Minister for Small Business Paul Scully MP has met entrepreneurs taking part in Kingston University’s Help to Grow management programme as part of a fact-finding visit to learn more about how firms are overcoming challenges faced during the Covid-19 pandemic.
Help to Grow is a government-subsidised short course that coaches small business leaders in all aspects of management, from strategy and innovation to digital skills and finance, so they can take advantage of opportunities to boost their companies’ success. The 12-week fast track, MBA-style programme, run by Kingston Business School, offers seminars and workshops, group work with peers and one-to-one mentoring with industry experts.
Since launching the programme, Kingston Business School has attracted the highest number of course participants in the United Kingdom. Current students include chief executives from a wide range of sectors, including fashion, pharmaceuticals, the service industries and healthcare. Mr Scully heard first hand from students and mentors taking part, who explained how they were benefiting from the programme.
They included Help to Grow student Charlotte Harrington, co-chief executive of Belu – a drinks business that supplies drinks and filtration systems to hospitality and corporations. Belu gives 100 per cent of its profit to WaterAid – a non-governmental organisation that provides water and sanitation globally – and has given £5 million to date.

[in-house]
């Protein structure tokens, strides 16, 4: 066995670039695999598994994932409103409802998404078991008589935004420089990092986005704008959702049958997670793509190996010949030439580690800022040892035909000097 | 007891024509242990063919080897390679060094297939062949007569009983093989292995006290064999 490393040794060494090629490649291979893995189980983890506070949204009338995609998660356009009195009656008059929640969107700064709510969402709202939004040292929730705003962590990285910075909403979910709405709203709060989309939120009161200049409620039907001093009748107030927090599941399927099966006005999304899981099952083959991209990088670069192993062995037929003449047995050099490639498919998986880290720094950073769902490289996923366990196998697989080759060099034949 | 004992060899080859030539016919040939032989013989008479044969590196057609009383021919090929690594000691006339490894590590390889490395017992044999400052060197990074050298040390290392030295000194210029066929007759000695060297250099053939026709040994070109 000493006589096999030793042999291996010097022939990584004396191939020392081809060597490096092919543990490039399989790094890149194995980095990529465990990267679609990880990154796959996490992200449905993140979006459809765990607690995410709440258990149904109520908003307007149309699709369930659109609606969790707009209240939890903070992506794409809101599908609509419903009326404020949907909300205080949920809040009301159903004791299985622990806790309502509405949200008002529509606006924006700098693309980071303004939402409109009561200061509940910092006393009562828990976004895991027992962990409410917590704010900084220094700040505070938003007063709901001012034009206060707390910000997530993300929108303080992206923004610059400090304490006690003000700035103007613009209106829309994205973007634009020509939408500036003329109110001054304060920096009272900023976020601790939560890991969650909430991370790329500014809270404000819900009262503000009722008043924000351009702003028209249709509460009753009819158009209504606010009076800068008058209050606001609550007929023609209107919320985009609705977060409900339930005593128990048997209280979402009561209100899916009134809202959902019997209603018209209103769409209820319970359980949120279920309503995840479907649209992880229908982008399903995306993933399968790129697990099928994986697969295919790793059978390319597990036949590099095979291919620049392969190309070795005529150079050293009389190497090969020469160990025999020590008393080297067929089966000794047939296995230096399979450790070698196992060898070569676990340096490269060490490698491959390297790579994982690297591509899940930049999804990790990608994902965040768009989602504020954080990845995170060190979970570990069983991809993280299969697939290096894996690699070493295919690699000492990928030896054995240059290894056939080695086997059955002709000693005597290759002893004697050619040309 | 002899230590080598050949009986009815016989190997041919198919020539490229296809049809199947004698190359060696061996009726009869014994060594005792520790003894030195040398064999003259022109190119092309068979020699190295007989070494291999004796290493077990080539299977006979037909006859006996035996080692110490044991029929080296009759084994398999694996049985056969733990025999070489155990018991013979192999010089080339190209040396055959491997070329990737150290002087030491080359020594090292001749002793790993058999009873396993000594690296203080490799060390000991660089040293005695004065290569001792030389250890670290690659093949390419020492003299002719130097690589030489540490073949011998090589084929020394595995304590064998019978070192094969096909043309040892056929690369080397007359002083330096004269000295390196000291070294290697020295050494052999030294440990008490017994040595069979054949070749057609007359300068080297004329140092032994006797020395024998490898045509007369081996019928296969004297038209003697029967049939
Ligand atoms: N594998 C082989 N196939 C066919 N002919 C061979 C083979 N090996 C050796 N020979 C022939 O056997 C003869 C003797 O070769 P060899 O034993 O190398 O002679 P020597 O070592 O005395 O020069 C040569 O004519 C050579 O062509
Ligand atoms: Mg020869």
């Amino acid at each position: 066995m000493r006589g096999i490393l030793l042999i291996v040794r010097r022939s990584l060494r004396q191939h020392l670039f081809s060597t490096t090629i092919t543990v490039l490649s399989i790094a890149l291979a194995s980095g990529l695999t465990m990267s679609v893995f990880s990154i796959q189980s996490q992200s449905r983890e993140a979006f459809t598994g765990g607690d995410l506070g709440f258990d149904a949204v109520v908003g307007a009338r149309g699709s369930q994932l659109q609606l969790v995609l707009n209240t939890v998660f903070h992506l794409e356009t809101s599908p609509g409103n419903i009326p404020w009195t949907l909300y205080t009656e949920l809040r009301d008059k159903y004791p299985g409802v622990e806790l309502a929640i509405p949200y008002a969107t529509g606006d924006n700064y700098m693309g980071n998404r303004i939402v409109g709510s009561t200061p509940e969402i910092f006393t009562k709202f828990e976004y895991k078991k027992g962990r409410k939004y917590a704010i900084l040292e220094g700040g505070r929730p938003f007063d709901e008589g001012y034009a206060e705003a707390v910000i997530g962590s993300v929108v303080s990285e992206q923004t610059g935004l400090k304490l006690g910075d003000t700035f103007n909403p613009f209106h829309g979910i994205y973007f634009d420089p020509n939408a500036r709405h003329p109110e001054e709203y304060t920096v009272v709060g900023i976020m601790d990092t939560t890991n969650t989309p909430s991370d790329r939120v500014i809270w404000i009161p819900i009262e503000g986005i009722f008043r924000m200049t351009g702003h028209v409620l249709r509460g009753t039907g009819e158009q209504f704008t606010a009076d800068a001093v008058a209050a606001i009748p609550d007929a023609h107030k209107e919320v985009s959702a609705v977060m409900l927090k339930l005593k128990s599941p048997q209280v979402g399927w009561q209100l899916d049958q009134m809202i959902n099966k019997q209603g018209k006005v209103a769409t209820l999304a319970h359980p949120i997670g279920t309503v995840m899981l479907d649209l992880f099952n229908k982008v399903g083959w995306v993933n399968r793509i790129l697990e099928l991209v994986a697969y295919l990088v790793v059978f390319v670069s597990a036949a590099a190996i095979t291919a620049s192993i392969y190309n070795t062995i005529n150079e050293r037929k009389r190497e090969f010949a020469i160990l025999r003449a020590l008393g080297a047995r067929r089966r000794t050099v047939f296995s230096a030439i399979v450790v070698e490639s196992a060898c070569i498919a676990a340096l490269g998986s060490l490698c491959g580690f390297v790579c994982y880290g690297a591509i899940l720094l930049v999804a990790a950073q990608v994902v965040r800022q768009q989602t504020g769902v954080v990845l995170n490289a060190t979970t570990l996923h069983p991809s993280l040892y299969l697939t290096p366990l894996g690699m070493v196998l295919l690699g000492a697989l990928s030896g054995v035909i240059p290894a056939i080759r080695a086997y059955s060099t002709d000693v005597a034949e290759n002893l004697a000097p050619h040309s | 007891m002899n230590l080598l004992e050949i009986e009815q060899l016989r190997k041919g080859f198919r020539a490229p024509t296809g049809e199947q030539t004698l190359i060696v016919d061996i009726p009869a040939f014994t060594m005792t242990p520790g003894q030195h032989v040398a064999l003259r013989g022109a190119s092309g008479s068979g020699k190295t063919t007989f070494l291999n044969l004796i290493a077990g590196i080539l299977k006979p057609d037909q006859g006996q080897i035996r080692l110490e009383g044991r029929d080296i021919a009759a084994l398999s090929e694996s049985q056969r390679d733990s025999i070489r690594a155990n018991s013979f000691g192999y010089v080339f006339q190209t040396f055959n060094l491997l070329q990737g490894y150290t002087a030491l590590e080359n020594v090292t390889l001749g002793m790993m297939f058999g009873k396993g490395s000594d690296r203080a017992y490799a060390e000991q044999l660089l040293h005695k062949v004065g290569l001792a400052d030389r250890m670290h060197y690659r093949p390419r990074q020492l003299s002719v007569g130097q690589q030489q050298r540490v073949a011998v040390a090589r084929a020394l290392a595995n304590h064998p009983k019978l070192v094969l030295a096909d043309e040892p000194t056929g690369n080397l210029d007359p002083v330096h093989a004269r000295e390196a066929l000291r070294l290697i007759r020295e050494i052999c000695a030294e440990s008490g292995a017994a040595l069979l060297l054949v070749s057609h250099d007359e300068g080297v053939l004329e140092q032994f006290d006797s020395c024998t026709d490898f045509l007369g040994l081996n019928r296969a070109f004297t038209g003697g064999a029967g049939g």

“Help to Grow is a really useful opportunity to meet like-minded people and a good way to reflect on how to grow a business in the new world we find ourselves in due to Covid-19,” she said.
Head of Kingston Business School Ian Roberts praised the small business leaders who often went to enormous lengths to set up their enterprises, which in turn had a significant impact on supporting the local and regional economy. “Small business leaders make a vital contribution to society,” he said. “They are the individuals who risk everything and have the courage to innovate.
“We cannot underestimate their contribution to the economy. At Kingston Business School we take enormous pride in supporting them to further develop their skills through the Help to Grow programme.”
Vice-Chancellor Professor Steven Spier said the University’s involvement in the Help to Grow initiative was a natural extension of its expertise in enterprise and innovation. Kingston has, for many years, been rated among the top institutions in the United Kingdom for supporting graduate start-ups.
“The Help to Grow programme has been designed to help entrepreneurs realise their potential as leaders and become part of an active business network. It’s particularly rewarding to hear individual stories about how the course has helped small businesses thrive against the challenging backdrop of the pandemic,” professor Spier added.